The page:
As pedicurists, we all know something about diabetes (diabetes mellitus). During the basic training, all new pedicurists have to learn about this disorder. As a pedicurist, you can specialize in the diabetic foot. Naturally, I gained this specialization and then started as a teacher for this particular part of foot care.
What is diabetes mellitus?
Diabetes is a metabolic disorder caused by insufficient or no insulin action, resulting in an increased blood glucose level. The pancreas (pancreas) releases insulin into the body. This function can be disturbed. There may be something wrong with the delivery of insulin because too little / insufficient insulin is produced or insulin is no longer produced at all. The body needs the insulin because the insulin brings glucose (sugar) from the blood to the muscles. Glucose is the fuel for the muscles.
What are the symptoms of diabetes mellitus?
Following are the symptoms of high blood sugar: Lots of urination, thirst, a lot of drinking, itching, cystitis, fatigue and loss of energy, infections, overeating, emaciation, sometimes blurred vision and loss of glucose through the kidneys and urine. Unfortunately, there are several complications due to diabetes. The smaller and larger blood vessels can be affected, which is called micro and macro angiopathy. There is also the neuropathy or affection of the nerve pathways. As a result of this, it is possible that a diabetic has less, little or no feeling in the feet/hands. People suffering from diabetes unfortunately can have a dulling of their pain receptors which means they often can’t feel if something is wrong or not. That means damaged areas of the foot might be left unnoticed until they become infected.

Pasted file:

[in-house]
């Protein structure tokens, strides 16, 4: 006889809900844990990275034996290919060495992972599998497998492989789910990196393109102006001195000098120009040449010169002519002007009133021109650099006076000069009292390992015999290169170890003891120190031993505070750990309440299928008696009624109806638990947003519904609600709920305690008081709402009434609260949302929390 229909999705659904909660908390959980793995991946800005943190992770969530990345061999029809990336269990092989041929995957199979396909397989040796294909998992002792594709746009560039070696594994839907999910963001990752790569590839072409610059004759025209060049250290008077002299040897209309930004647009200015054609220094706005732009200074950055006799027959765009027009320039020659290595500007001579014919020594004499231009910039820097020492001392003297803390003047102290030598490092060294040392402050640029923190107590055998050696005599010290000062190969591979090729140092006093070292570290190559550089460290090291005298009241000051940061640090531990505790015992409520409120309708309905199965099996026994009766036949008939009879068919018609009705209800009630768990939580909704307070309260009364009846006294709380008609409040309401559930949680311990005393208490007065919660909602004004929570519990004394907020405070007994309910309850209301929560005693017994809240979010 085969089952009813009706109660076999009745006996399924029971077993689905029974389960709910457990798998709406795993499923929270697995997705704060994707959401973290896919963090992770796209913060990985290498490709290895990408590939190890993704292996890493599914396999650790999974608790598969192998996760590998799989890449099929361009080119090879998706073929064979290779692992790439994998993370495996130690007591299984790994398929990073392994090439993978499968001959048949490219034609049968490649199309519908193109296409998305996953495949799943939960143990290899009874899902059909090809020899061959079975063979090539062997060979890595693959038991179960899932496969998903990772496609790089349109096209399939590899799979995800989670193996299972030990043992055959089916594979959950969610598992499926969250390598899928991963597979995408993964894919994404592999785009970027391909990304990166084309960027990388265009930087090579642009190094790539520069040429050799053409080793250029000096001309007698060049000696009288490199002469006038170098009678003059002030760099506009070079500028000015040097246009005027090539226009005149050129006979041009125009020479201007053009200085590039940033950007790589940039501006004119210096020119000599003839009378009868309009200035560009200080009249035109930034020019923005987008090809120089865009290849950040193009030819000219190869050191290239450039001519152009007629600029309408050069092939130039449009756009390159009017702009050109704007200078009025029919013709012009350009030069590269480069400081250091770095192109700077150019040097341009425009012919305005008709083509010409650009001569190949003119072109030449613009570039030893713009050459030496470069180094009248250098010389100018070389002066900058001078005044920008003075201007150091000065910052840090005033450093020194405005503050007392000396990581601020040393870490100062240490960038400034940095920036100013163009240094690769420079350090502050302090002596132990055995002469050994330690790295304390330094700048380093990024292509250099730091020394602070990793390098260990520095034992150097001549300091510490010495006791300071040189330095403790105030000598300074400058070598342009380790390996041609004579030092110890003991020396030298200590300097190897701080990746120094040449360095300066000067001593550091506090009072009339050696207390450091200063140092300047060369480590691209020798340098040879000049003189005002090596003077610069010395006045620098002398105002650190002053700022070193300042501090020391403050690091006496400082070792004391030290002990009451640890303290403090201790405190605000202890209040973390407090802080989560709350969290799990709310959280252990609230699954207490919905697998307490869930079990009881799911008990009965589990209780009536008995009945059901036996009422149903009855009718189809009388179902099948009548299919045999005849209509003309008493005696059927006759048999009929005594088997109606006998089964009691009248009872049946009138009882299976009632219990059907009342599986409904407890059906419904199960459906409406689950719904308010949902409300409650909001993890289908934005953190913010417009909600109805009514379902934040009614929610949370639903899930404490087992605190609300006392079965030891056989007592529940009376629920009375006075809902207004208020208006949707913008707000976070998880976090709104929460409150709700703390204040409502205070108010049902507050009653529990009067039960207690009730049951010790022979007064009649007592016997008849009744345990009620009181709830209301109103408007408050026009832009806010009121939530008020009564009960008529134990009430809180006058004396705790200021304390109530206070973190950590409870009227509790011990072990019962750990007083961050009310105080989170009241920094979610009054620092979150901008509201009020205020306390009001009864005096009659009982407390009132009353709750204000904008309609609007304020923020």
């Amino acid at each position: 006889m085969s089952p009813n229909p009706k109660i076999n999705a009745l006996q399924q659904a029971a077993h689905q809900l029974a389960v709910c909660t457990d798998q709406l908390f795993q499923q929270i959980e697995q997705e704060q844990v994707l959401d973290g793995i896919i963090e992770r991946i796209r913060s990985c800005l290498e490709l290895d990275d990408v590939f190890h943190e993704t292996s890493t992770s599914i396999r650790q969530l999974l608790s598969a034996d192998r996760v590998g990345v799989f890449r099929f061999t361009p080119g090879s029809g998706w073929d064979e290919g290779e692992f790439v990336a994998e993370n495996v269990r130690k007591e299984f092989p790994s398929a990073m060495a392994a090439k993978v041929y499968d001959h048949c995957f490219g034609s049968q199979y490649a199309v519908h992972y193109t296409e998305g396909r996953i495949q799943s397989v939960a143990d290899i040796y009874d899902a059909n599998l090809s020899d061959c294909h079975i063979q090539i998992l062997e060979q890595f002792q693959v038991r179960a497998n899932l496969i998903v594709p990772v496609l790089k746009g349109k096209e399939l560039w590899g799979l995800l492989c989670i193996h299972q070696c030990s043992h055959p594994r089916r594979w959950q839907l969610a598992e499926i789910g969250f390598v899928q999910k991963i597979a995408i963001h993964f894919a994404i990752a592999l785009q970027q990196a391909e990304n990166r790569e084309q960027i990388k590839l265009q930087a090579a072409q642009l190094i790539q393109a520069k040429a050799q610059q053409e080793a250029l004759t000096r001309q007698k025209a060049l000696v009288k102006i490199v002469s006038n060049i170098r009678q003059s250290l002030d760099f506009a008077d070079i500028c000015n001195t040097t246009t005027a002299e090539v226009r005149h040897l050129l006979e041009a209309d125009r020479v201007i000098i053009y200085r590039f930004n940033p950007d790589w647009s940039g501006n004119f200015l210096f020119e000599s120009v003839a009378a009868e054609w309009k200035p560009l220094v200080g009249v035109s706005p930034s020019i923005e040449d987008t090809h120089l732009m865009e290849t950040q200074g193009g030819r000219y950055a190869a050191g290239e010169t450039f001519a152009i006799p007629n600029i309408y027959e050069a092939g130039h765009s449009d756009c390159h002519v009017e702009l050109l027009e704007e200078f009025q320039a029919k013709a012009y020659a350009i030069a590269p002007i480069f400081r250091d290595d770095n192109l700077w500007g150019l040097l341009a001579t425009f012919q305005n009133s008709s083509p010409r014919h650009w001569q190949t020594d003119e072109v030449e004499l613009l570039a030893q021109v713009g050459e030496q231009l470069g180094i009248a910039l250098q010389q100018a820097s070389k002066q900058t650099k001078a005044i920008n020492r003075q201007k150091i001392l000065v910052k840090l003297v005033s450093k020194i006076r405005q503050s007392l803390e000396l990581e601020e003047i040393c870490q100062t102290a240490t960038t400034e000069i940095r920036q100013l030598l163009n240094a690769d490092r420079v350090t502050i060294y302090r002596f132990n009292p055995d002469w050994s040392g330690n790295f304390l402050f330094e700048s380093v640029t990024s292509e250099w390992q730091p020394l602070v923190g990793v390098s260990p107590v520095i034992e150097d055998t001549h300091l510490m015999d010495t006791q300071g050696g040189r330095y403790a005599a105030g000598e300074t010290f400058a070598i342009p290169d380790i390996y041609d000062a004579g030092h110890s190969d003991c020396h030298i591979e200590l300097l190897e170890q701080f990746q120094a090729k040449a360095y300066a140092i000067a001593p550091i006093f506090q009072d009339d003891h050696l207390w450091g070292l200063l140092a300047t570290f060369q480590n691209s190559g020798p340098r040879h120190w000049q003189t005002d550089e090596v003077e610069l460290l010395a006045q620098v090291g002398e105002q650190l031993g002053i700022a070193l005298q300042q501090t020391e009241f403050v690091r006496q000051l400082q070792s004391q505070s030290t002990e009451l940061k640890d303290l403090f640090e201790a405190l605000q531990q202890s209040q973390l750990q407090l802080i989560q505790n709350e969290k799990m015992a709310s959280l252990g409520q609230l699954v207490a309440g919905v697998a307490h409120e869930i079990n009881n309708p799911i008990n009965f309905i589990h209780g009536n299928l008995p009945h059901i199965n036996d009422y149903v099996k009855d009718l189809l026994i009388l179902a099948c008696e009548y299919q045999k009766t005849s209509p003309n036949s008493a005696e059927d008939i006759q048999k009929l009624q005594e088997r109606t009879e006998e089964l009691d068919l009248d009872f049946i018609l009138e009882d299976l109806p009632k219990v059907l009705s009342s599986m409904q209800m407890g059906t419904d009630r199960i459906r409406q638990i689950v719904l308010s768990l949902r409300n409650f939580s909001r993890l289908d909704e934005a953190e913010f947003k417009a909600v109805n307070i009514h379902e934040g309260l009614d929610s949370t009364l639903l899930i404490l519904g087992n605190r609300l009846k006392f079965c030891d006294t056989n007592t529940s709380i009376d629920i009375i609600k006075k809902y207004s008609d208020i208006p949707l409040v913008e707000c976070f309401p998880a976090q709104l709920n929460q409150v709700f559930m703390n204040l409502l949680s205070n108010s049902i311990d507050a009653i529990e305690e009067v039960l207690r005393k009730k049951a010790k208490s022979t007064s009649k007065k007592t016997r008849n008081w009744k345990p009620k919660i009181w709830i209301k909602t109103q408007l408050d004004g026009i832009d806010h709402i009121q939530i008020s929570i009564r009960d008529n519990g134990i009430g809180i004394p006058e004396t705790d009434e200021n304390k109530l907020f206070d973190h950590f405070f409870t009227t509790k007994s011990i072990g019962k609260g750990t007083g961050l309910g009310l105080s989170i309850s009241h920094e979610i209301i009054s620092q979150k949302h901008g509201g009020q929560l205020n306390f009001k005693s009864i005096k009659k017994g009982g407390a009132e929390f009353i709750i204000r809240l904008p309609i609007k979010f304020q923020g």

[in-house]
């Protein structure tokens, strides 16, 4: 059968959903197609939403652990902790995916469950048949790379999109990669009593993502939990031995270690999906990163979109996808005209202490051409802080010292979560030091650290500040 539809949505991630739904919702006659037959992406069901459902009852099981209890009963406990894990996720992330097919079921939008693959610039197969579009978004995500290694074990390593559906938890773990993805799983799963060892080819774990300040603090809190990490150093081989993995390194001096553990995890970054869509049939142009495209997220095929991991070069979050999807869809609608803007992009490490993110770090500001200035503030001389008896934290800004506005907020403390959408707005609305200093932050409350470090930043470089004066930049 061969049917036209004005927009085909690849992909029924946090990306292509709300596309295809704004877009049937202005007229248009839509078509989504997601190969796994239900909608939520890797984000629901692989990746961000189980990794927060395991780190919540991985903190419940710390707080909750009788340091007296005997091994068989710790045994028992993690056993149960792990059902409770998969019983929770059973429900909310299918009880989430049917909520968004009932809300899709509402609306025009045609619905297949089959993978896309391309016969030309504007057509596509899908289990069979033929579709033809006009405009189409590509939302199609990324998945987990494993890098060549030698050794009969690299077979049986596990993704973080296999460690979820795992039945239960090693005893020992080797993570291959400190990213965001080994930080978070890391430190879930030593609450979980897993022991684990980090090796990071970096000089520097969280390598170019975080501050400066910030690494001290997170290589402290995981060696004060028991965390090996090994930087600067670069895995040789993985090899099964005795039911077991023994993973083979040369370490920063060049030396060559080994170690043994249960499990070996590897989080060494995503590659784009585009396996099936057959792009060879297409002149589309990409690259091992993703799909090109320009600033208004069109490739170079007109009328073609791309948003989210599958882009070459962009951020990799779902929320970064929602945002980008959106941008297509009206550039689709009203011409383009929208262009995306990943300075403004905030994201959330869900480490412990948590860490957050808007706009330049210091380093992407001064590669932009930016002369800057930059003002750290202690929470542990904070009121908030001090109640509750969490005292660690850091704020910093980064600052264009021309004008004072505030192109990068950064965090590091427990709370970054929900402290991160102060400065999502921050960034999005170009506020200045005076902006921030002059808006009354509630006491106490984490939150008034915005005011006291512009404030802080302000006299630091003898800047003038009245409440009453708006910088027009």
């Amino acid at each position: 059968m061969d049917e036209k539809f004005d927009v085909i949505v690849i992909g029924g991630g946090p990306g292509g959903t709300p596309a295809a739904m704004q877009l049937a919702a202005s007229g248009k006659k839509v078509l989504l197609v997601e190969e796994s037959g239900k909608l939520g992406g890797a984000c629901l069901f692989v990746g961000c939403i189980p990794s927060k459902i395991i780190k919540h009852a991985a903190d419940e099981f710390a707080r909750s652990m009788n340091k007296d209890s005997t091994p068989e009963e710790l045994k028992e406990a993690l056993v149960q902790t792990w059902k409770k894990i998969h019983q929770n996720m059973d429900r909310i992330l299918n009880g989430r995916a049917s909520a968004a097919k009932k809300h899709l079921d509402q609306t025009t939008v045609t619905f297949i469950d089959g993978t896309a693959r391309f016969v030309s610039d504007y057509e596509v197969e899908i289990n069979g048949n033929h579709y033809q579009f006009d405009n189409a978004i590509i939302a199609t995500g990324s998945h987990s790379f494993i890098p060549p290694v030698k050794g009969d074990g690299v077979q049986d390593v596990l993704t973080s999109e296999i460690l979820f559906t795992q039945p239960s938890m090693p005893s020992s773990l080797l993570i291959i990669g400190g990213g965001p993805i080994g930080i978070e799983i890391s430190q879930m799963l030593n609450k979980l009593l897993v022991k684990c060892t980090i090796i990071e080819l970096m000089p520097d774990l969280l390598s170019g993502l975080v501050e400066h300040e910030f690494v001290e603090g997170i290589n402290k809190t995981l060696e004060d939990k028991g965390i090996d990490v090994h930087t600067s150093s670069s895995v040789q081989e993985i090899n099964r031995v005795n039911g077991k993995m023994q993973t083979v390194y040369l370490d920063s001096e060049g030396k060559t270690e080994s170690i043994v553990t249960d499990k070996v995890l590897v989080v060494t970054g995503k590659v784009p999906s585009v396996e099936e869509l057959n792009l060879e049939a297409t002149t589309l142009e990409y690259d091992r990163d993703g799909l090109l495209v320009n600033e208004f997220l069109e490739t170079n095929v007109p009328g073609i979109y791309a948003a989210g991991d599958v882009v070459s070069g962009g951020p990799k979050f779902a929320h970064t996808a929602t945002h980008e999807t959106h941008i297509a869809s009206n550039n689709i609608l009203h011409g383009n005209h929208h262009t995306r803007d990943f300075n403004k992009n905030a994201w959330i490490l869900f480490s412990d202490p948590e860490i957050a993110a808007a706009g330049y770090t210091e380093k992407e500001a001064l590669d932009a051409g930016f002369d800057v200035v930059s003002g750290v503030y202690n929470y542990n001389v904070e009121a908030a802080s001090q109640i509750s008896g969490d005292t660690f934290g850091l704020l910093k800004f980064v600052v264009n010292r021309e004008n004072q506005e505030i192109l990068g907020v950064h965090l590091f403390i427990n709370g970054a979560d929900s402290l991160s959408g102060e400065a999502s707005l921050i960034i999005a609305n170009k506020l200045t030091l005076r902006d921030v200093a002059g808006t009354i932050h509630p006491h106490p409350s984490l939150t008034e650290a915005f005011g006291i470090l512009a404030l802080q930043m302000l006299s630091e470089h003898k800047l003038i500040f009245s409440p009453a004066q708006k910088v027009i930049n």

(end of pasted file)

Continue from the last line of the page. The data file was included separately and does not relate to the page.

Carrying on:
What can the pedicurist do for you?
The medical pedicurist will keep a sharp eye on a number of things and examine your feet for the following criteria: feeling in the hands and feet, skin discoloration, heat/cold sensation, calluses, injuries and their consequences, skin dryness, perspiration and fungus, foot deformations and sensitivity pain receptors in the feet. Obviously, we also look at shoes and socks. We check these important elements visually but also by means of a screening with a monofilament test (a test for assessing the loss of protective sensation, and it is recommended by several practice guidelines to detect peripheral neuropathy in otherwise normal feet), tuning fork (deeper feeling) and with the inside gauge (measuring shoes in relation to feet). Naturally, we give you important advice on the purchase of new shoes.
With an additional supplementary health insurance, most insurance companies will partially reimburse the amount of the foot treatment when you visit a medical pedicurist.
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